image of Iris spears in the garden pond

Iris Spears – Sunday 25th Feb, 2024

Twice I have seen mating frogs in our pond. The male is on the back of the female clutching her with the nuptial pads on his hands. On both occasions, I thought there would be frogspawn the next day, and, in both cases, there wasn’t. So the matings came to nothing. Obviously, the female didn’t lay the eggs. It could be she wasn’t ready or there was some interference. I tried looking such behaviour up on the internet. Others have noted it, but answers are vague.

We have had ups and downs in temperature and this may affect the frogs as they are cold blooded. Too cold, below 5 degrees, and they are torpid, not responsive at all. It could cause mating to halt. This is still early for frogspawn, so I’ll keep watching.

I recall one very wet March, about 15 years ago, on a walk in the countryside. The path I was on was full of puddles for about half a mile. And in each of the puddles was a mass of tadpoles and frogspawn. Some of the shallower puddles were a mass of writhing bodies, presumably because of insufficient oxygen for so many. It was obvious that all the tadpoles in this string of puddles would die in a few weeks, once the puddles dried out in the warmer spring days to come. Tadpoles need three months to lose their gills and become froglets with lungs who can live out of the water. But way before then the puddle-ponds would have dried out and every tadpole would have died struggling to breath.

So wasteful, nature’s cruelty writ large.

We talk of nature as a person, as in Mother Nature, but it is simply an expression as we try to get a grip on what is happening in the natural world. The goal of the frog is to breed, and so keep its genes going. But even that is lost in words. Frogs do not have goals, as that suggest thought, as in – my goal is to be a doctor. Frogs have instincts somehow encoded in their genes. And a main one is how to behave, as male and female, so that the laying of eggs and fertilisation takes place. So far so good. But it seems there’s no instinct for ruling out puddles as the site for mating.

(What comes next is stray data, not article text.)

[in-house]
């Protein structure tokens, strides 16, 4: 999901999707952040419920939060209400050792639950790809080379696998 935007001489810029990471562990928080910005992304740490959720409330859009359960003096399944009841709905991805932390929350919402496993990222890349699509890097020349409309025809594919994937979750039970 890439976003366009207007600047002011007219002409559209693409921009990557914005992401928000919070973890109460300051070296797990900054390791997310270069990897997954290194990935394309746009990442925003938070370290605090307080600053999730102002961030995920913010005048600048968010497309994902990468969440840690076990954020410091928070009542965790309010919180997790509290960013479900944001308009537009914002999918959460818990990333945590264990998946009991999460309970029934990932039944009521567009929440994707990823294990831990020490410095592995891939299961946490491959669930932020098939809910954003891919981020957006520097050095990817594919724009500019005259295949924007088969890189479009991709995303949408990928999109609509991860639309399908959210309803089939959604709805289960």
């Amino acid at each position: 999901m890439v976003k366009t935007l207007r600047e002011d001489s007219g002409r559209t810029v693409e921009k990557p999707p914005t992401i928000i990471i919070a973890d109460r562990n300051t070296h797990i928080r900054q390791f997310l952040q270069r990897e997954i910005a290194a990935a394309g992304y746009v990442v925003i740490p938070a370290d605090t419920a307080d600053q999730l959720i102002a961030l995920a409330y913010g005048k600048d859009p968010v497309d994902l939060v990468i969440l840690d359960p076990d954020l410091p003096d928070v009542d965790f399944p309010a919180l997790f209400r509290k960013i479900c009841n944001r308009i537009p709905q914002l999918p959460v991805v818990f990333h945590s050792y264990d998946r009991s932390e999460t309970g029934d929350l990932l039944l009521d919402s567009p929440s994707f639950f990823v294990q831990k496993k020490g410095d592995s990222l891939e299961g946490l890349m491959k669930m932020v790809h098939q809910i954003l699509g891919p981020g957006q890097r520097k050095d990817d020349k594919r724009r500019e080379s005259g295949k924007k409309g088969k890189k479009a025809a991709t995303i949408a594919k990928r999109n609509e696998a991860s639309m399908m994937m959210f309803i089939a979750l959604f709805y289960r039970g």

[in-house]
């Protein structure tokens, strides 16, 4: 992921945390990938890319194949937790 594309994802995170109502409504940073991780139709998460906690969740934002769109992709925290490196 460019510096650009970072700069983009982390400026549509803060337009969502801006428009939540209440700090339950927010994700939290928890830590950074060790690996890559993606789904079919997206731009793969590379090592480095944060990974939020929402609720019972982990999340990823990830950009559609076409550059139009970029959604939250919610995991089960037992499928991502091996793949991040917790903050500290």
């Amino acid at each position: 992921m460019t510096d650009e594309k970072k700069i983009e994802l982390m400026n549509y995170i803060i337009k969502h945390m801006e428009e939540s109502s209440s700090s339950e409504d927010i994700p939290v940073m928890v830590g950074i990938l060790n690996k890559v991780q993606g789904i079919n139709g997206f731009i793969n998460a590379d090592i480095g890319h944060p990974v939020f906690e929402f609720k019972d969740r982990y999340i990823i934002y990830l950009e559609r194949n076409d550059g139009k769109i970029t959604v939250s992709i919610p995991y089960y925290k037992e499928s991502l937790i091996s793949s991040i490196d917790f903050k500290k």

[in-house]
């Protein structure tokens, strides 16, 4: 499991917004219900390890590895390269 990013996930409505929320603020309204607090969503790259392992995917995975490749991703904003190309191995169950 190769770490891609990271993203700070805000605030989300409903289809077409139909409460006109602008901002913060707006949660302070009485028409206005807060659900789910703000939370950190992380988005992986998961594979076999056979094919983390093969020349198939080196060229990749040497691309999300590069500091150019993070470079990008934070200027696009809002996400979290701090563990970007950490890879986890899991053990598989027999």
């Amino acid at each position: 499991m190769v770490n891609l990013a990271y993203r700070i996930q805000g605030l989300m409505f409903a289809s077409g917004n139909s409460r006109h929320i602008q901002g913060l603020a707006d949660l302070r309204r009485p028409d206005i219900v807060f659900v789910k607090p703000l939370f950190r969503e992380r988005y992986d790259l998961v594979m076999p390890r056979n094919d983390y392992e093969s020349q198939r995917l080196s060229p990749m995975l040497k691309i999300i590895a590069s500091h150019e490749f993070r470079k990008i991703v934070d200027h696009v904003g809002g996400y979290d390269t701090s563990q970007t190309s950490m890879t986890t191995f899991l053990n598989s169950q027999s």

In my walk round the garden, I note a rare sight. Just a single marigold. Come on, Calendula, live up to your name, and flower throughout the year! Though, the Euphorbia characias does not disappoint. It has columns of greeny yellow foliage, really quite magnificent, somewhat single pallet, but showing what can be done with a limited range.

I come to the pond, and see what appears to be a cluster of popcorn floating on the water. Surely not, who would allow that? I look closely and realise it is plum blossom, half in bud, blown off a nearby tree in the high winds we have been having. Spears of irises are coming through the water, though it is still two months before they will flower. Will we get our bulrush back this year?

It is a busy time for birds. I see blue tits, wood pigeons, flurries of timid sparrows. Rooks pass over. The green parakeets are perched on the top of the flats screeching. I am told the nesting box by the sycamore is being used by blue tits. I sit quietly, camera ready, and watch for ten minutes. No joy.

Snails are still dormant, so the acanthus does as much growing as it can before the inevitable attack.  I too easily anthropomorphize. Harmless, I hope. Curly Kale in the veg bed is doing well. Perhaps it should be cut for spring greens before the snails awaken.

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